Perhaps, really, the only difference between 'the love of Jesus' and the love of loving, non-Christian people is the set of symbols used to motivate them to do those things that Jesus recognized as legitimate love acts toward himself.

 

In other words, whichever set of symbols you use (ankh, yin-yang, Buddha, Crescent, etc.), as long as effective Love is demonstrated to those in need, the qualifications for the "love of Jesus" as described in the Christian system of symbols are satisfied. A Muslim who loves has the 'love of Jesus.' A Buddhist who loves has not missed the 'love of Jesus.' And an atheist, in the frequent provision of food, clothing, shelter or education to someone with real need possesses the 'love of Jesus.'

 

Another way to phrase this would be, "Love does not exist to affirm any particular set of symbols. Love exists to be expressed in and through people. All religious symbols that point to that Love are the 'love of Jesus.'"

 

I am glad you find the Christian system of symbols to be nourishing, motivating and fulfilling. But I don't think you've demonstrated that the love of Jesus is a defensible, distinguishing reality. It can be a grand concept, but in the pursuit of exclusivity and distinctiveness, I think you actually leech from the vital Love to which the 'love of Jesus' points.

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I see the title as "The Love of Jesus". This seems very specific in scope and mechanism unless one believes Jesus not to be God.

end, you are God.

 

No, really.

 

If we can understand that Jesus wasn't the only God, then "The Love of Jesus" becomes specific in another manner...specific to all of humanity. I can still believe Jesus to be God, but without exception to anyone else. He was just more enlightened to this "knowledge" than most are. IMO...

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What is behind this salvation scenario isn't crap. It makes a lot of sense psychologically, and that is why we still have Christianity. Most people like to hear that they are loved and cared for, by anyone. Since God isn't visible, this is believable to people in a certain state of mind. Unfortunately what comes first is the idea that people are sinners and condemned. Naturally this is internalized, along with the "I'm loved by God" part. I object to the way Christianity contributes to self-hatred and then dependence on a concept to make an imaginary problem all better. Please don't bother asking me if I have done something wrong - the word "sin" as used in Christianity means much more than that.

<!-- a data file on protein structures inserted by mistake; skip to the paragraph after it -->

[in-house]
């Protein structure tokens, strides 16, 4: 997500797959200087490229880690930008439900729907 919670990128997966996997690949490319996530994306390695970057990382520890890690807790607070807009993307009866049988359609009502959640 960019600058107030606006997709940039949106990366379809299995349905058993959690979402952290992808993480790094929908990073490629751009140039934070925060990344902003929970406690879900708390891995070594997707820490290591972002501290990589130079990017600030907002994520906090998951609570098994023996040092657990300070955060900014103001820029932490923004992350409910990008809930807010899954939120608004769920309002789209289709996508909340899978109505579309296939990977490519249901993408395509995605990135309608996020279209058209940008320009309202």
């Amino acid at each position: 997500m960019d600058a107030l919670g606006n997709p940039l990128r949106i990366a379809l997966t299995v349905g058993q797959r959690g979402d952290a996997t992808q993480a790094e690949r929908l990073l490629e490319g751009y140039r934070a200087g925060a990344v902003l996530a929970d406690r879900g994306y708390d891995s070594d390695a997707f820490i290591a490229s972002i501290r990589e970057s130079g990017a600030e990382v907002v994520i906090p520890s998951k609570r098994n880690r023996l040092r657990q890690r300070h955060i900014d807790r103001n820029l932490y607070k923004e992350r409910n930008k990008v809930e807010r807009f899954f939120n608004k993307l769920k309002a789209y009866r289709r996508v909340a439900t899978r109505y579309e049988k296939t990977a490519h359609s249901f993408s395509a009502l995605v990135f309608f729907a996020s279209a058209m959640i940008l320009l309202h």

I have to agree with this. Even if I don't believe in it anymore, I still love the basic concept of a god who loved his creation so much that it would be willing to give its life for it. The problem is that Christian extremism adds a lot of uneccessary guilt, emotional baggage, dogmatism and control and hatred on top of it that make it one of the most horrifying religions in the world.
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This is also the big difference between Christians and Non-Christians. Not the fact that we cannot love one another just as much as the other (and yes, I'll admit I was wrong on that account even in this forum). It's how we love God that differs and makes the most difference. God has set up for us a way to truly Love Him, that is by putting our trust and faith in Jesus Christ. You differ from me because you reject that view. You think you can find God's love some other way (if you even believe in God), I simply do not. There is one way, as I've said time and time again, and that is through Jesus Christ.

 

 

Can you love just as much as I can? yes. My question is this: Where are you placing that Love? It can't just be our fellow humans, we must return the love that God has given us and love Him back through Jesus Christ.

 

So then, Larry. The love of Jesus is love directed toward God through Jesus Christ. Never mind the fact the words of Jesus in Matthew 25:40,

 

. . . whatever you did for one of the least of these brothers of mine, you did for me.'

 

Doesn't this parable show that the love of Christ is demonstrated by whomever meets the needs of the sick, the hungry, the poor and deprived? Doesn't this passage demonstrate a height to which the New Testament literature can soar? The phrase quoted above demonstrates that love of those in need possesses an Ultimate status. It is an opportunity to express a Love that is universal in all people regardless of a religious system to which one belongs.

 

Larry, you seem to have stripped away all doctrinal exclusivity but one: a belief in the literal, historical death and resurrection of Jesus. Doesn't this passage nullify even this one doctrinal distinction that you are once again trying to make between believers and unbelievers?

 

Perhaps, really, the only difference between 'the love of Jesus' and the love of loving, non-Christian people is the set of symbols used to motivate them to do those things that Jesus recognized as legitimate love acts toward himself.